True confession: until my recent retirement I was one of those drivers who followed my GPS and used the backroads of Kent Island to jockey around traffic at the Chesapeake Bay Bridge. My justification was that I was a local (Queenstown), but the reality was that my timing was always tight for meetings or picking up my daughter from daycare. Now that I am retired, I force myself to obey the signage and just sit in traffic. I use the time to call friends or look for birds.
Summer 2023 has been brutal for Bay Bridge backups. I have heard it described as “Thursdays are the new Fridays,” “west bound is as bad as eastbound,” and “forget about crossing if there is rain or wind or an accident.” The bridge traffic misery index for Eastern Shore folks is definitely way up.
Should we support building a new Chesapeake Bay bridge – presumably at the current bridge location? I think that reasonable minds can be for and against. Personally, I am against a new Bay Bridge. My reasons start with pollution of the Chesapeake Bay and sprawl on the Eastern Shore. But I also see a new bridge as an overly expensive and temporary solution for a complex regional problem demanding future learning and innovative solutions.
In the short term, we need choices and incentives which encourage efficient use of the current bridges. As individuals, we should avoid backups whenever possible by using phone apps like Google maps and Waze. During backups grab a coffee at Yo Java Bowl in Chester and get some work done. Governments should be using accepted tools like congestion tolling (higher tolls during high demand), high occupancy vehicle incentives and telework policies. Governments should also explore innovations already in use elsewhere including real time management of contra flow lanes and access limits for the entire congestion corridor.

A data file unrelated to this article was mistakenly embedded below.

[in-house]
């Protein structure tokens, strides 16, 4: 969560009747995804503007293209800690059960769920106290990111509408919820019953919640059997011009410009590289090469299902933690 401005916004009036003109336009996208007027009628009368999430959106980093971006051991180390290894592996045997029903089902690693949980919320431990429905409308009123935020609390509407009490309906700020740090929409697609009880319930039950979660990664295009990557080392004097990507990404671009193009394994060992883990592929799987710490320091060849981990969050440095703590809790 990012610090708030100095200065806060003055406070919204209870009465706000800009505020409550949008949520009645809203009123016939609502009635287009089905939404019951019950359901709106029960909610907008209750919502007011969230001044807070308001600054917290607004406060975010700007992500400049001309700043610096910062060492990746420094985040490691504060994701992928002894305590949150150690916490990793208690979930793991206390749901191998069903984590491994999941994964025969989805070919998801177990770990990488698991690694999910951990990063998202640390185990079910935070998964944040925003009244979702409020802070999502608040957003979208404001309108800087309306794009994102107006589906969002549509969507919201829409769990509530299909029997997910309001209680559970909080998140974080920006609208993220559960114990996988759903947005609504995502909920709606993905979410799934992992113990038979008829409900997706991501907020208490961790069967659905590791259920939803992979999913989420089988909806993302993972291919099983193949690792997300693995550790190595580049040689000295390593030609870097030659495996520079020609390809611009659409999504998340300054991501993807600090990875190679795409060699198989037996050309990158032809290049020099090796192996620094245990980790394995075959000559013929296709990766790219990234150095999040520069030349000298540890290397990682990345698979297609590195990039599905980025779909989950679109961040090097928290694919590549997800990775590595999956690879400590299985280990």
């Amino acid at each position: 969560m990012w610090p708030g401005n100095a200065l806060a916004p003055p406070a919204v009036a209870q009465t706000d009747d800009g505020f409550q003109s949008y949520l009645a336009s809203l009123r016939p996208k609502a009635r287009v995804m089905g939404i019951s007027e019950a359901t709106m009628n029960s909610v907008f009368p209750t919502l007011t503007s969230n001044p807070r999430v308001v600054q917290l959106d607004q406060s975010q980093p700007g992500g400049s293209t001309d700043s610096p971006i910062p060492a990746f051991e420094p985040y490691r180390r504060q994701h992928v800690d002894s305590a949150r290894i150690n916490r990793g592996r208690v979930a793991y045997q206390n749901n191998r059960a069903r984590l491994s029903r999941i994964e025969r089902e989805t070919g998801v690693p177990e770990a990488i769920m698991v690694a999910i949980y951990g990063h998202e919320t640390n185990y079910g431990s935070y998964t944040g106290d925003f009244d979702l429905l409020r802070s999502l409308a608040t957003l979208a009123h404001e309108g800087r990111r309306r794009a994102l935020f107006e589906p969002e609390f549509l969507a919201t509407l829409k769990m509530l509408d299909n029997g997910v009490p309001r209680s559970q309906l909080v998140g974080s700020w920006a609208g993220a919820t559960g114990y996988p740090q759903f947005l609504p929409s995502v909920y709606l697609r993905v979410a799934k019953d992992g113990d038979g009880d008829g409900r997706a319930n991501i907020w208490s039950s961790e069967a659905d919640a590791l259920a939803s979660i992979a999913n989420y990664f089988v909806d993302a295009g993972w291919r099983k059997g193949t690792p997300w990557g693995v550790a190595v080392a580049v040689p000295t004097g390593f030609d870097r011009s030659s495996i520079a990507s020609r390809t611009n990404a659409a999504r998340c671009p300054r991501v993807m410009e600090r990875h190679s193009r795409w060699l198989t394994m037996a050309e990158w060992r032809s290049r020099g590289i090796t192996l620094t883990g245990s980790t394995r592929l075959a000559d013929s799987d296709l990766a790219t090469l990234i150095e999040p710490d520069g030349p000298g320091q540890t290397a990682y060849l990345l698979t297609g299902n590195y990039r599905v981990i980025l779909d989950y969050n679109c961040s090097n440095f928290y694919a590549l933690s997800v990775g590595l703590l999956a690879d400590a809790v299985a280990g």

Over the long term, we must take a much harder look at mass transit alternatives, and look beyond our borders for partners and solutions. A decade ago, I understood that high speed rail up and over the Bay on existing tracks in Delaware (with upgrades) could get passengers to the beaches from Baltimore in under an hour. There are other transit solutions similar to rail emerging around the world. These future leaning solutions are much more expandable as demand rises, are solid wins for climate change, and are better suited for our children who are increasingly urban and proudly car free.
Please don’t judge me for peacefully sitting in Bay Bridge traffic. I know this is a luxury of retirement, and one that few can afford. But if you are not fighting a time crunch, take a deep breath and look around at our beautiful Bay, and think about what this scene might look like through the eyes of our grandchildren.
NOTE: The Md. Transportation Authority is hosting several open houses for public comment on the new Chesapeake Crossing. Please let your voices be heard. See: www.baycrossingstudy.com.
Rob Etgen retired in 2021 after a 40 year career in conservation – the last 31 years as President of Eastern Shore Land Conservancy. In retirement Rob is enjoying family and working on global and local sustainability issues with Council Fire consulting out of Annapolis.